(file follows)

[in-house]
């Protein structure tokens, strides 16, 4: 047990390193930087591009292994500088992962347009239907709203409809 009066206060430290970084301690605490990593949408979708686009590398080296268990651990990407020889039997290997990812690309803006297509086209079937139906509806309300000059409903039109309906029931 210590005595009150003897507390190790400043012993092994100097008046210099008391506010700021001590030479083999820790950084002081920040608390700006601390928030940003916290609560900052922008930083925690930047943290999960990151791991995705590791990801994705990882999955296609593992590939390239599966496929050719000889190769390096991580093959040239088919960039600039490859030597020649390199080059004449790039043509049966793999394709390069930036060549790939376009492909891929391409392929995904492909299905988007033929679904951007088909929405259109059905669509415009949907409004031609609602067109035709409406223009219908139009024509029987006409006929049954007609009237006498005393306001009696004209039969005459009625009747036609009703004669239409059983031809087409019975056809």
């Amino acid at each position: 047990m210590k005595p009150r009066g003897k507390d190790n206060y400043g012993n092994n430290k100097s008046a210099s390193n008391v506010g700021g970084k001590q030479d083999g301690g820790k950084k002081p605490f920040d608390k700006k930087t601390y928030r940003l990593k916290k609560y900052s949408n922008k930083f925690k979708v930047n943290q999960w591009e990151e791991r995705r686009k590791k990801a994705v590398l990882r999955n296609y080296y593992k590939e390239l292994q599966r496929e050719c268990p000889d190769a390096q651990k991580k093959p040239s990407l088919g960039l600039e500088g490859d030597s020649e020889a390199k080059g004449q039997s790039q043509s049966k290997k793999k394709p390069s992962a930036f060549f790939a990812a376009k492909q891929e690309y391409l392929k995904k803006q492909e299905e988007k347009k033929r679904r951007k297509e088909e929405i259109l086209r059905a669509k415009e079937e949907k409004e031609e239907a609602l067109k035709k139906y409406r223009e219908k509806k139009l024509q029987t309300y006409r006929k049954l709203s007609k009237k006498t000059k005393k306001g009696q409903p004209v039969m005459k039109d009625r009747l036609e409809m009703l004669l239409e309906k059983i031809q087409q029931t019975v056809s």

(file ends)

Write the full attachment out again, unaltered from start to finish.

[in-house]
């Protein structure tokens, strides 16, 4: 047990390193930087591009292994500088992962347009239907709203409809 009066206060430290970084301690605490990593949408979708686009590398080296268990651990990407020889039997290997990812690309803006297509086209079937139906509806309300000059409903039109309906029931 210590005595009150003897507390190790400043012993092994100097008046210099008391506010700021001590030479083999820790950084002081920040608390700006601390928030940003916290609560900052922008930083925690930047943290999960990151791991995705590791990801994705990882999955296609593992590939390239599966496929050719000889190769390096991580093959040239088919960039600039490859030597020649390199080059004449790039043509049966793999394709390069930036060549790939376009492909891929391409392929995904492909299905988007033929679904951007088909929405259109059905669509415009949907409004031609609602067109035709409406223009219908139009024509029987006409006929049954007609009237006498005393306001009696004209039969005459009625009747036609009703004669239409059983031809087409019975056809």
């Amino acid at each position: 047990m210590k005595p009150r009066g003897k507390d190790n206060y400043g012993n092994n430290k100097s008046a210099s390193n008391v506010g700021g970084k001590q030479d083999g301690g820790k950084k002081p605490f920040d608390k700006k930087t601390y928030r940003l990593k916290k609560y900052s949408n922008k930083f925690k979708v930047n943290q999960w591009e990151e791991r995705r686009k590791k990801a994705v590398l990882r999955n296609y080296y593992k590939e390239l292994q599966r496929e050719c268990p000889d190769a390096q651990k991580k093959p040239s990407l088919g960039l600039e500088g490859d030597s020649e020889a390199k080059g004449q039997s790039q043509s049966k290997k793999k394709p390069s992962a930036f060549f790939a990812a376009k492909q891929e690309y391409l392929k995904k803006q492909e299905e988007k347009k033929r679904r951007k297509e088909e929405i259109l086209r059905a669509k415009e079937e949907k409004e031609e239907a609602l067109k035709k139906y409406r223009e219908k509806k139009l024509q029987t309300y006409r006929k049954l709203s007609k009237k006498t000059k005393k306001g009696q409903p004209v039969m005459k039109d009625r009747l036609e409809m009703l004669l239409e309906k059983i031809q087409q029931t019975v056809s």